Maaza Mengiste
      Photo by Simon Hurst

The PEN Ten is PEN America’s weekly interview series. This week, PEN America’s Online Editor Juliann Nelson speaks with Maaza Mengiste, author of Beneath the Lion’s Gaze (W. W. Norton, 2010) and The Shadow King (W. W. Norton, forthcoming September 2019).

1. What was the first book or piece of writing that had a profound impact on you?
I remember reading Fanon’s Wretched of the Earth in college and devouring that book as everything around me shifted. I felt memories crystallize, take shape into a narrative I’d been searching to comprehend as an immigrant, as a black person in America, and as a woman.

2. How does your writing navigate truth? What is the relationship between truth and fiction?
I write fiction that revolves around archival research and historical events. What I search for in documented history: what happened, is not necessarily what I seek when I write it down: what was it like, and what was left out. I go back to something Breyten Breytenbach once told me, that fiction tells a truth that history cannot. I lean into fictive truths.

3. What does your creative process look like? How do you maintain momentum and remain inspired?
I don’t necessarily maintain momentum and remain inspired all the time. What I do, however, is maintain discipline. I make sure I write something every day. When I’m in the middle of drafting and facing deadlines, I isolate myself completely, leave routine and NYC, and work.

4. What is one book or piece of writing you love that readers might not know about?
Kintu, by Jennifer Makumbi, is a classic. And everyone should also read Daša Drndić’s Trieste.

book covers of Kintu and Trieste

5. How can writers affect resistance movements?
This question feels impossibly naive and/or hopeful, but I completely understand the impulse to imagine this scenario. I think that rather than affecting resistance movements, however, writers have the ability to shift perspectives one person at a time. We have the ability to push conversations in certain directions. We can influence individuals, who then lead movements.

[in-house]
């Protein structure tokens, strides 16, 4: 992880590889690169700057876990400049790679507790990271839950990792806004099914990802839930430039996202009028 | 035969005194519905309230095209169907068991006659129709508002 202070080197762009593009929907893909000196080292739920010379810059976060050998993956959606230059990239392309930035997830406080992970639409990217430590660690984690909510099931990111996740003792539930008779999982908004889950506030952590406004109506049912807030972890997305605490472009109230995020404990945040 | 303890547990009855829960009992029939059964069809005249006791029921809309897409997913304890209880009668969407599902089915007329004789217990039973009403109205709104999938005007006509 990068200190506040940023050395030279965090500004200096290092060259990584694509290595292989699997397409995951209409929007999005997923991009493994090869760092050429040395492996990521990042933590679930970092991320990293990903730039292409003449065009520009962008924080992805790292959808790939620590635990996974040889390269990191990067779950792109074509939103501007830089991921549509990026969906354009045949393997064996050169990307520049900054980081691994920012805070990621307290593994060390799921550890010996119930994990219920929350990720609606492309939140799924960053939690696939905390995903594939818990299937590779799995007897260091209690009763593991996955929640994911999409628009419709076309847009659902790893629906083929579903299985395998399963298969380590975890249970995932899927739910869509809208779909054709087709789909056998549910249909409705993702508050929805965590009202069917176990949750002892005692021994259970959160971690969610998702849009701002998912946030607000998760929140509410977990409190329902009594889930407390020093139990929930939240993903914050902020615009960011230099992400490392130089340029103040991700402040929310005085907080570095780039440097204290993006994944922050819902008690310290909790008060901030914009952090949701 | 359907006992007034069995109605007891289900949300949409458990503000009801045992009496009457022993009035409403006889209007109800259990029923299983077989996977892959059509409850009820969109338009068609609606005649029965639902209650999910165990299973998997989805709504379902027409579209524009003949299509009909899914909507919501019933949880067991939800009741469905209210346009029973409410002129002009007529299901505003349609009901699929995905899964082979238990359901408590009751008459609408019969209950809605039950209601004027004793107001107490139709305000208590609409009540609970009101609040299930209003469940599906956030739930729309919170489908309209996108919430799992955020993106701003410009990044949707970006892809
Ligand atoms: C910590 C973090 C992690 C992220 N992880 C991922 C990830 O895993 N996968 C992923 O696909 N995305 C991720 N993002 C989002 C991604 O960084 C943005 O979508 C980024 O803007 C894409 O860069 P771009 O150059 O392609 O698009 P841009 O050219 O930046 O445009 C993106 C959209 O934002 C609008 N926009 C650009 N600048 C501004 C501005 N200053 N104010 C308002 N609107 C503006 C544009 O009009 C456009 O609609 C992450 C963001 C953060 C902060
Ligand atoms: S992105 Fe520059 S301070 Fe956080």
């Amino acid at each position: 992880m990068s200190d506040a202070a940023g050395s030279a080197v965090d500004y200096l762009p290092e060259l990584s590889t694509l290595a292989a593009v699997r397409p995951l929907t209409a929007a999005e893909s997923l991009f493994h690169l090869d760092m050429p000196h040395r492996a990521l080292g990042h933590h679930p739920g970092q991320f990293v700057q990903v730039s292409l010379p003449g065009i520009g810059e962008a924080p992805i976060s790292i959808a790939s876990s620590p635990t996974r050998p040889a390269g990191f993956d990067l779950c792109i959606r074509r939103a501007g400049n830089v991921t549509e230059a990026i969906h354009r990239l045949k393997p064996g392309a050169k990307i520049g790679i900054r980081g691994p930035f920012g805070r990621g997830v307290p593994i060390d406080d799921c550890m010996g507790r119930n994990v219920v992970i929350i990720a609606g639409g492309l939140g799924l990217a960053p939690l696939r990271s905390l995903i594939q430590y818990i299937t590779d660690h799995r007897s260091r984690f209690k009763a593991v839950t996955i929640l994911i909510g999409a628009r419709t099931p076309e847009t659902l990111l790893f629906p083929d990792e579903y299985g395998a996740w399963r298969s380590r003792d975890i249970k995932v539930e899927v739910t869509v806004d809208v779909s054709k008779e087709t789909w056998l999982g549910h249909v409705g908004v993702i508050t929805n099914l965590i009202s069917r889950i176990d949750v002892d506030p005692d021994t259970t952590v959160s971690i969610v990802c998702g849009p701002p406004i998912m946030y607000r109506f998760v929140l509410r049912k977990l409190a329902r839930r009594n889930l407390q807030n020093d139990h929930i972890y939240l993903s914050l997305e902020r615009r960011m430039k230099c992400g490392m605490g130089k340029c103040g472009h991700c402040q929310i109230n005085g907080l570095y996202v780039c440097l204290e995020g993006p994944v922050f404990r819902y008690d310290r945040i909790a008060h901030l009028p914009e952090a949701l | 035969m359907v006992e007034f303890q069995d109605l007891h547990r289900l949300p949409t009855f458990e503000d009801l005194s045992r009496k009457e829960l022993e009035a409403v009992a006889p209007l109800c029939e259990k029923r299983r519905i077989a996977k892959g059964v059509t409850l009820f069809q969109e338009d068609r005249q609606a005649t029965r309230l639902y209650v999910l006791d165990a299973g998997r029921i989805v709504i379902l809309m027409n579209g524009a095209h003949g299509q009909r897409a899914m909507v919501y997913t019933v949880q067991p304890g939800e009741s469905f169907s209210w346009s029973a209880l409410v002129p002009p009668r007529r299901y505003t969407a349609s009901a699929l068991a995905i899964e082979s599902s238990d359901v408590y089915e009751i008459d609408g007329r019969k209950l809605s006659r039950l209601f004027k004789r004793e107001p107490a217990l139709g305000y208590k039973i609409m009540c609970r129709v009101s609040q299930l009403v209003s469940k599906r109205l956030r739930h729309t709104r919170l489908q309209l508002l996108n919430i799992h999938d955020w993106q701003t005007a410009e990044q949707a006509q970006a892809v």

6. What is your favorite bookstore or library?
There are way too many to name, but there’s a certain mobile library in the highlands of Ethiopia powered by a simple but stubborn donkey that goes from village to village bringing books to children and it has my heart.

7. What is the last book you read? What are you reading next?
I read several books at once. I recently re-read Hilary Mantel’s Giving Up the Ghost in a palm-sized edition beautifully published by Picador that was breathtaking, again. Miriam Toews’s Women Talking was spectacular, and I just also finished Curzio Malaparte’s Kaputt. I’m currently reading Cristo si è fermato a Eboli by Carlo Levi. I’m waiting for the final book in the Cromwell trilogy by Hilary Mantel, Djaimilia Almeida’s That Hair, translated from Portuguese by Eric Becker, and Mik Awake’s debut.

8. What do you consider to be the biggest threat to free expression today? Have there been times when your right to free expression has been challenged?
The attacks on free press and media feel like an urgent signal for writers and journalists to continue to call out injustice and stand together. I find that the atmosphere of fear pervasive in this country has created self-censorship. That proverbial Thanksgiving dinner, where we’re forced to confront offensive thinking within our circles, is expanding. We are growing more divided, which makes speaking up and writing dangerously even more important. I strive to do that but I cannot pretend that my writing has faced the same oppressive responses as other writers, such as Burhan Sönmez from Turkey, or the formerly imprisoned Zone 9 bloggers from Ethiopia, or all those exiled journalists around the world. They are my heroes.

9. How does your identity shape your writing? Is there such a thing as “the writer’s identity”?